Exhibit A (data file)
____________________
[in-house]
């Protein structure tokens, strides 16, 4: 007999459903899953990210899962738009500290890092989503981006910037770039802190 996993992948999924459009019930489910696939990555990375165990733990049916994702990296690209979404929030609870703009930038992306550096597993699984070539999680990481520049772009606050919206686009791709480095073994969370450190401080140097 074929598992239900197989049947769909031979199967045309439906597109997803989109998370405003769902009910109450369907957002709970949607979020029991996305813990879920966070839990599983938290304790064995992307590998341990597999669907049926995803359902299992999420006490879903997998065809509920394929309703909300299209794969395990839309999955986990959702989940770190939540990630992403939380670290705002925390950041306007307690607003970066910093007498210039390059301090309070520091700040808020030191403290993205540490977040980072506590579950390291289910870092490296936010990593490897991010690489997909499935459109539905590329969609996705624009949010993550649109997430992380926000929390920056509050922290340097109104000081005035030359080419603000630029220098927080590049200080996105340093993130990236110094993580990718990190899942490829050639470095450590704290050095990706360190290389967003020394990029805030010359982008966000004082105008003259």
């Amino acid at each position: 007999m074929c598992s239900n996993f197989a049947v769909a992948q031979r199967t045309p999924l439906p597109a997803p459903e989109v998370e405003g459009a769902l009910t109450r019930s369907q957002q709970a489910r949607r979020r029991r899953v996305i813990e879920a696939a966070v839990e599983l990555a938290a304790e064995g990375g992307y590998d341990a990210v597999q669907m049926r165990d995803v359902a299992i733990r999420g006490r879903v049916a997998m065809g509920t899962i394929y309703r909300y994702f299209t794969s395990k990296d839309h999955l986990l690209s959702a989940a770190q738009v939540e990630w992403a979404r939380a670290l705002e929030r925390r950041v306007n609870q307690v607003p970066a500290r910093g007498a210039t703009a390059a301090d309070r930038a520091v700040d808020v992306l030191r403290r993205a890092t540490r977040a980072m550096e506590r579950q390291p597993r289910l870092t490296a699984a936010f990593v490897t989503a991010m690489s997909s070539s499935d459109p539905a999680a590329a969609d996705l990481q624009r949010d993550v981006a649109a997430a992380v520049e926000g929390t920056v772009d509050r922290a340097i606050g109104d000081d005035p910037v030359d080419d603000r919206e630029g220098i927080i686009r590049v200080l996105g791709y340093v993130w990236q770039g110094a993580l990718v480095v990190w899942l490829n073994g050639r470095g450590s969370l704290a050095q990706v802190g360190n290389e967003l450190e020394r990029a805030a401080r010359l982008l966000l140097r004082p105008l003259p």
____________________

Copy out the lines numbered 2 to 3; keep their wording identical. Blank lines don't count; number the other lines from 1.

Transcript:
């Protein structure tokens, strides 16, 4: 007999459903899953990210899962738009500290890092989503981006910037770039802190 996993992948999924459009019930489910696939990555990375165990733990049916994702990296690209979404929030609870703009930038992306550096597993699984070539999680990481520049772009606050919206686009791709480095073994969370450190401080140097 074929598992239900197989049947769909031979199967045309439906597109997803989109998370405003769902009910109450369907957002709970949607979020029991996305813990879920966070839990599983938290304790064995992307590998341990597999669907049926995803359902299992999420006490879903997998065809509920394929309703909300299209794969395990839309999955986990959702989940770190939540990630992403939380670290705002925390950041306007307690607003970066910093007498210039390059301090309070520091700040808020030191403290993205540490977040980072506590579950390291289910870092490296936010990593490897991010690489997909499935459109539905590329969609996705624009949010993550649109997430992380926000929390920056509050922290340097109104000081005035030359080419603000630029220098927080590049200080996105340093993130990236110094993580990718990190899942490829050639470095450590704290050095990706360190290389967003020394990029805030010359982008966000004082105008003259």
């Amino acid at each position: 007999m074929c598992s239900n996993f197989a049947v769909a992948q031979r199967t045309p999924l439906p597109a997803p459903e989109v998370e405003g459009a769902l009910t109450r019930s369907q957002q709970a489910r949607r979020r029991r899953v996305i813990e879920a696939a966070v839990e599983l990555a938290a304790e064995g990375g992307y590998d341990a990210v597999q669907m049926r165990d995803v359902a299992i733990r999420g006490r879903v049916a997998m065809g509920t899962i394929y309703r909300y994702f299209t794969s395990k990296d839309h999955l986990l690209s959702a989940a770190q738009v939540e990630w992403a979404r939380a670290l705002e929030r925390r950041v306007n609870q307690v607003p970066a500290r910093g007498a210039t703009a390059a301090d309070r930038a520091v700040d808020v992306l030191r403290r993205a890092t540490r977040a980072m550096e506590r579950q390291p597993r289910l870092t490296a699984a936010f990593v490897t989503a991010m690489s997909s070539s499935d459109p539905a999680a590329a969609d996705l990481q624009r949010d993550v981006a649109a997430a992380v520049e926000g929390t920056v772009d509050r922290a340097i606050g109104d000081d005035p910037v030359d080419d603000r919206e630029g220098i927080i686009r590049v200080l996105g791709y340093v993130w990236q770039g110094a993580l990718v480095v990190w899942l490829n073994g050639r470095g450590s969370l704290a050095q990706v802190g360190n290389e967003l450190e020394r990029a805030a401080r010359l982008l966000l140097r004082p105008l003259p």